Local artist gift guide: Accessories | Features | Pittsburgh | Pittsburgh City Paper

Local artist gift guide: Accessories

Pittsburgh artists and businesses to support this holiday season

click to enlarge A necklace from PetalVision Glass - PHOTO: PETALVISION GLASS
Photo: PetalVision Glass
A necklace from PetalVision Glass
Supporting local artists and businesses is a good practice to have year-round, but it's especially relevant during the holiday season. Why buy a discounted hunk of plastic as a gift when you can instead give a thoughtful and handmade piece of art, all while supporting your community? Throughout the gift-giving season, Pittsburgh City Paper will highlight local artists from different mediums and genres, from ceramics, to jewelry, to clothing.

Blakbird jewelry
As the self-described "ministry of fly jewelry," Blakbird Jewelry creates minimal, but still eye-catching earrings, bracelets, and other jewelry. Their pieces are often inspired by nature, like earrings inspired by Gingko leaves or featuring shiny beetle wings. blakbirdjewelry.com

Part of the Queer Ecology Hanky Project at the Irma Freeman Center - PHOTO: MARY TREMONTE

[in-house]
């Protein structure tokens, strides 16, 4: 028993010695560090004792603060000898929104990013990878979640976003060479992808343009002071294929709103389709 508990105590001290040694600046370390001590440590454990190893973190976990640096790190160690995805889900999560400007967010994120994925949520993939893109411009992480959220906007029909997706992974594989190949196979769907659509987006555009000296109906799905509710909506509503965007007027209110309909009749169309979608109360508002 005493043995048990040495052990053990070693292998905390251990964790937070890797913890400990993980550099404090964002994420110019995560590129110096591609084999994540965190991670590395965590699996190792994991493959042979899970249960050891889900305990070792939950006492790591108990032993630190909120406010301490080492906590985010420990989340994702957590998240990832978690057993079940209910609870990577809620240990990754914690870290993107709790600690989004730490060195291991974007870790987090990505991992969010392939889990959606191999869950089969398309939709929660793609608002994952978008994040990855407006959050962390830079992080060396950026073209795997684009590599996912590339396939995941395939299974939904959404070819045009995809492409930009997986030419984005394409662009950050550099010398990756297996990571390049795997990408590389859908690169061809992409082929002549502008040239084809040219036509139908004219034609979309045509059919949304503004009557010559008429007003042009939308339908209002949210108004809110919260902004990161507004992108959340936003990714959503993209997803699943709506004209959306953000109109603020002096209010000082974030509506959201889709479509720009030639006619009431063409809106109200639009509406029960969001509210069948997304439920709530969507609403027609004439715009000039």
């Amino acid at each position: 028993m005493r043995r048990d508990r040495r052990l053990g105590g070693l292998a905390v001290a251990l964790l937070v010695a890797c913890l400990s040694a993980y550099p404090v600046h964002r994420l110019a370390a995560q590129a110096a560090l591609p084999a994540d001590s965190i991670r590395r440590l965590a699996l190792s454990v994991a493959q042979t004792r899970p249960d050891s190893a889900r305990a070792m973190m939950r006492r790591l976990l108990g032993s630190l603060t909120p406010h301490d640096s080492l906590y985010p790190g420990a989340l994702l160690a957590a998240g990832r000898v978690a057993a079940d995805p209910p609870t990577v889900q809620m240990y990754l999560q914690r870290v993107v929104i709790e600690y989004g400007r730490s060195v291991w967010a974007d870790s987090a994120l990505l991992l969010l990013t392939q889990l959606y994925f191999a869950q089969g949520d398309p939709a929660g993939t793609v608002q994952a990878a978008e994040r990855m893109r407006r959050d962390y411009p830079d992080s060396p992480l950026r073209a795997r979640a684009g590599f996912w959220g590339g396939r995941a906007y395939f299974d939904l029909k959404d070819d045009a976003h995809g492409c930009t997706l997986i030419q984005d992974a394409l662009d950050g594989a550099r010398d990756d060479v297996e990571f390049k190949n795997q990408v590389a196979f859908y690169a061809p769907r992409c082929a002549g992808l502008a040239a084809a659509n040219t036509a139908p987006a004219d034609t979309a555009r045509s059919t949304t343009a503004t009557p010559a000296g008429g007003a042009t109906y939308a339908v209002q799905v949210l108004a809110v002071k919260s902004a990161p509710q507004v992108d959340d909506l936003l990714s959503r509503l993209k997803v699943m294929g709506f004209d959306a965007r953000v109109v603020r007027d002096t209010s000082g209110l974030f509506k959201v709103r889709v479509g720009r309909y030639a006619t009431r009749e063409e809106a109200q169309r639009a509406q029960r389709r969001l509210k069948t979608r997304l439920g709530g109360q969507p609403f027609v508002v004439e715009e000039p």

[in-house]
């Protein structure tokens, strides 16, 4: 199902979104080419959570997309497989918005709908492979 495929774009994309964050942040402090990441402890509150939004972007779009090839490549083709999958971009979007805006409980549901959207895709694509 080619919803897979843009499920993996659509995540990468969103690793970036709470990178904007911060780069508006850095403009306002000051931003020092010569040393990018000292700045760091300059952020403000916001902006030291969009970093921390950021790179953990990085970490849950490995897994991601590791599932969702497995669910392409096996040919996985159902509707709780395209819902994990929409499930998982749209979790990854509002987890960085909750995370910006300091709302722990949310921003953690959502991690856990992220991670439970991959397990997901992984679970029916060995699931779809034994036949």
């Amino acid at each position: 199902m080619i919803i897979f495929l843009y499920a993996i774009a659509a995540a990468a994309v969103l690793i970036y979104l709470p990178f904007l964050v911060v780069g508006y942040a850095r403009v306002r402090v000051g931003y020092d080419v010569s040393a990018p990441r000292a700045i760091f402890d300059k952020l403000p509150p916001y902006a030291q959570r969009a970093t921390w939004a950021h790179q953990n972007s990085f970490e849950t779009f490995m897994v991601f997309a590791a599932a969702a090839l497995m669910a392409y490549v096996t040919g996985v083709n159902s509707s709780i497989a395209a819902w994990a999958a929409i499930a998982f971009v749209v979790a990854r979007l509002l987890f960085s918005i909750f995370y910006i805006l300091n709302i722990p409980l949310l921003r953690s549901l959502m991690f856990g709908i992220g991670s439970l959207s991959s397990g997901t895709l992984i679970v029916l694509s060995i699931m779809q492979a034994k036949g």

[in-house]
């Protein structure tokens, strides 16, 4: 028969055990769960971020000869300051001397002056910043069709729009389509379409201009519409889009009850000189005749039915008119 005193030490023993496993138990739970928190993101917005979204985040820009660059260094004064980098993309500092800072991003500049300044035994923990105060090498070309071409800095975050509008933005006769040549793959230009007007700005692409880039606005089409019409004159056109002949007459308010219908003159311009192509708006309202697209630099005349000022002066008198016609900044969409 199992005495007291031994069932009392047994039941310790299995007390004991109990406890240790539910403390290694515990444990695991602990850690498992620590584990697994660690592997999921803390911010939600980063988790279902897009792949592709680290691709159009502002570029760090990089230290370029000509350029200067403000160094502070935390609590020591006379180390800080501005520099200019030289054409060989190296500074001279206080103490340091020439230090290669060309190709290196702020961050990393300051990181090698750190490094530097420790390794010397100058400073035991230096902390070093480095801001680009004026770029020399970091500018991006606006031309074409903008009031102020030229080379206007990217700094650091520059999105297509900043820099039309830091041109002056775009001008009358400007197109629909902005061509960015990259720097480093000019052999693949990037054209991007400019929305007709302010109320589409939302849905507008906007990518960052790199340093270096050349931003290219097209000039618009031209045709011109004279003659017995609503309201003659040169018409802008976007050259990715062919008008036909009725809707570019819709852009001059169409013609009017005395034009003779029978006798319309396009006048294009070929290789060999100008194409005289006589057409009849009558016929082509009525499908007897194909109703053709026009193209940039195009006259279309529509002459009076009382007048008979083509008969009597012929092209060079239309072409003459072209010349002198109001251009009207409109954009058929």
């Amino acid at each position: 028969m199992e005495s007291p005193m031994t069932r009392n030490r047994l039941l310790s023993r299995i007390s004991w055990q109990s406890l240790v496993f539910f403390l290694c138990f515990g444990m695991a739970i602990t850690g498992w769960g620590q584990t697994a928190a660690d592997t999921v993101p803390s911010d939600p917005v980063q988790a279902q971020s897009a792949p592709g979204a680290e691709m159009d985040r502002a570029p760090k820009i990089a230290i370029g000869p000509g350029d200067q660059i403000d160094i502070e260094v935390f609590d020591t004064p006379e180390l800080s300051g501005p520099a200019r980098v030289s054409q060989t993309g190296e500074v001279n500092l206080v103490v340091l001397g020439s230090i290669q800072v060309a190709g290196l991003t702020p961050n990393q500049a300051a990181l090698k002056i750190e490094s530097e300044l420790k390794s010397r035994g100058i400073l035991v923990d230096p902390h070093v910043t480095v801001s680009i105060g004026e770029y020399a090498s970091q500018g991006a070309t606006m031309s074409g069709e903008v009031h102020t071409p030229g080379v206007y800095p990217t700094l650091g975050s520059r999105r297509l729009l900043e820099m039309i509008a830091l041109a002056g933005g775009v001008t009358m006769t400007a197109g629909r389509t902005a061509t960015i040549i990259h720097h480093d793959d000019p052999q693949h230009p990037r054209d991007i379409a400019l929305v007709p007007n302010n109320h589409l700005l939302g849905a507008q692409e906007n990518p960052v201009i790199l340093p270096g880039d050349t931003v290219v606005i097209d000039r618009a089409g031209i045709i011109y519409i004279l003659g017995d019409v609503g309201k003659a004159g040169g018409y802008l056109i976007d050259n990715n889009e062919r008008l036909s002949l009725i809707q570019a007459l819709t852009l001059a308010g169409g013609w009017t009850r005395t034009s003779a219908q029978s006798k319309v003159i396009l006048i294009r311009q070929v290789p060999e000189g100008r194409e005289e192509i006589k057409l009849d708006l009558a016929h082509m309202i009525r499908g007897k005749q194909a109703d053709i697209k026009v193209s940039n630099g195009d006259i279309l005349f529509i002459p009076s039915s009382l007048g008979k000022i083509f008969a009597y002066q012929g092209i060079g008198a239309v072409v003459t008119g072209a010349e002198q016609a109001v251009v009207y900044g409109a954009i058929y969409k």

Photo: Mary Tremonte
Part of the Queer Ecology Hanky Project at the Irma Freeman Center
Mary Tremonte
From "Queer Scout" patches to raccoon-in-a-trashcan printed hankies, Mary Tremonte's pieces are funny, unique, and have lots of personality. Some of her pieces for sale — hankies with different critters and plants on them — were part of the Queer Ecology Hanky Project, which showed at the Irma Freeman Center earlier this year. etsy.com/shop/MaryMackWear

Frank and Myrhh
Front and center on Frank and Myrhh's website is their tagline: "where millennials shop handmade African goods." It's fitting since the brand was featured in magazines like Allure and GQ this year for their bright and colorful facemasks. But they also sell printed hats, bags, fanny packs, and politically-charged pins. frankandmyrhh.com

PetalVision Glass
Have you ever found a cool leaf or pretty insect wing on the ground and wished you could preserve it, maybe even wear it? PetalVision Glass creates jewelry that magnifies the natural patterns of feathers, flower petals, snakeskin, and other materials by placing them under glass. petalvisionglass.com

Broken plates
Each glass piece from Broken Plates is cut either by hand, or using a CNC waterjet, resulting in unique statement jewelry resembling an ancient ice formation. They've also created delicate, glittery ornaments that are perfect for the holiday season.  brokenplatesglasswearables.com

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